To be humble, you need to stop thinking about yourself all the time. That’s what it means. You need to stop comparing yourself with your boss, the secretary who sits next to you, the other Sunday school teacher, or whoever it is who rubs you the wrong way. Instead, you need to think of what you can do to help that person, just as the Lord Jesus Christ did.
Now this humility will never occur apart from a personal and intimate walk with God, for in ourselves we do not like humility and can’t achieve it without Him. If you’re far from the Lord, then frictions will inevitably spring up between you and other Christians. The things they say will irk you. The things they do will get under your skin and fester. If you do not want this to happen, then you must maintain a close and personal fellowship with the Lord.
You see, to put it quite simply, Paul wanted his admonition to the women at Philippi to come down to the personal level. Because he knew, as we all should know, that the effectiveness of the Christian warfare depends upon the conduct of the individual Christian soldier. As the Church impinges upon the world, it is a little like a triangle. It has a broad base composed of many believers and many doctrines. But the impact point is the apex, and the apex is the individual Christian. The individual is what the world sees. The individual is the one who either promotes or hinders harmony. And who is the individual? It’s you and I. And so if there is to be Christian unity, you and I must maintain our walk with the Lord.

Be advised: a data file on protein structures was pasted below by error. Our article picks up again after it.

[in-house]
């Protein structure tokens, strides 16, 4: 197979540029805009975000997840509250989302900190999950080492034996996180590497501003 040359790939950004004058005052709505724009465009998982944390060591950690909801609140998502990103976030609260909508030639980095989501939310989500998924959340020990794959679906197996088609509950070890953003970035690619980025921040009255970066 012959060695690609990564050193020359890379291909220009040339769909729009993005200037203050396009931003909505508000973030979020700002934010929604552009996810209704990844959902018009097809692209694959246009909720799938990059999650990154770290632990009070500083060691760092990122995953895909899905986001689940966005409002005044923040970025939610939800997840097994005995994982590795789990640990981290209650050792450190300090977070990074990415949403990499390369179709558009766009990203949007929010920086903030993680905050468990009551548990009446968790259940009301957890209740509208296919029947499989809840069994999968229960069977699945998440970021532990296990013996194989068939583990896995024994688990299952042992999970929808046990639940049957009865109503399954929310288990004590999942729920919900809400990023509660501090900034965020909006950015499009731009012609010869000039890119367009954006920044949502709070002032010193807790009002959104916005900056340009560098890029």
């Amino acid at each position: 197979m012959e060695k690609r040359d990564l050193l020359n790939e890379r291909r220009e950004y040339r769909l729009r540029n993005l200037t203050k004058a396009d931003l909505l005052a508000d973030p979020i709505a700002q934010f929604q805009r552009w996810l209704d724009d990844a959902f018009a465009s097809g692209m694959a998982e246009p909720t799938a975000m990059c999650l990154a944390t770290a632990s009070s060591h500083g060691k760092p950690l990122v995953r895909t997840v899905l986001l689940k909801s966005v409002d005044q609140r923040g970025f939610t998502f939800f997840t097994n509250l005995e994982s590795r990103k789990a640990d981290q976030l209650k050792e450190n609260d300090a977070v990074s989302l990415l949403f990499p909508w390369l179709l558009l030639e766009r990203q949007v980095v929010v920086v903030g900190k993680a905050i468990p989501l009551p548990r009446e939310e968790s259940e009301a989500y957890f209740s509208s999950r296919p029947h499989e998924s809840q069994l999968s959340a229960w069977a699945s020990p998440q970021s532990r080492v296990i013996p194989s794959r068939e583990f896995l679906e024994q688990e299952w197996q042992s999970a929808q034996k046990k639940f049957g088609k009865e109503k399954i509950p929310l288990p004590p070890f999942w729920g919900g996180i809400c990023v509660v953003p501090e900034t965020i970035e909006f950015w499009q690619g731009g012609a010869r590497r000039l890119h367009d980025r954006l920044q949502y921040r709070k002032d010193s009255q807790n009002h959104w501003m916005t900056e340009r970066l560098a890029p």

Now second, Paul said that Christian unity is something we must work at. He calls attention to this step toward unity by referring to his fellow workers at Philippi and to the one who was a “true yokefellow” in that ministry. It is not enough, he implied, for Christians merely to think about unity. They must work for it and, above all, they must work together.
Another way of saying the same thing is by saying that listening to this message will not be enough. Positive thinking is not enough. If you are to get along with another Christian with whom you have difficulty, you must roll up your sleeves and work together with him for some end. The problem that he’s facing is a good place to start, whatever it may be. Does he have a dirty garage? Clean his garage with him. Help her with her shopping. And then, when you run out of those things, go visit a person who is sick, teach a class, start a home Bible study. But whatever you do, do it together. That is what Paul is saying.
Paul was looking back to the glorious days that he’d spent in Philippi among the Christians. He was thinking of the great joy he had known as he had worked with them for spiritual ends. Now he says that unity is being threatened. So keep on. Do not let your unity be ruined by friction between your members. Work together. And make sure your unity can be seen in your actions.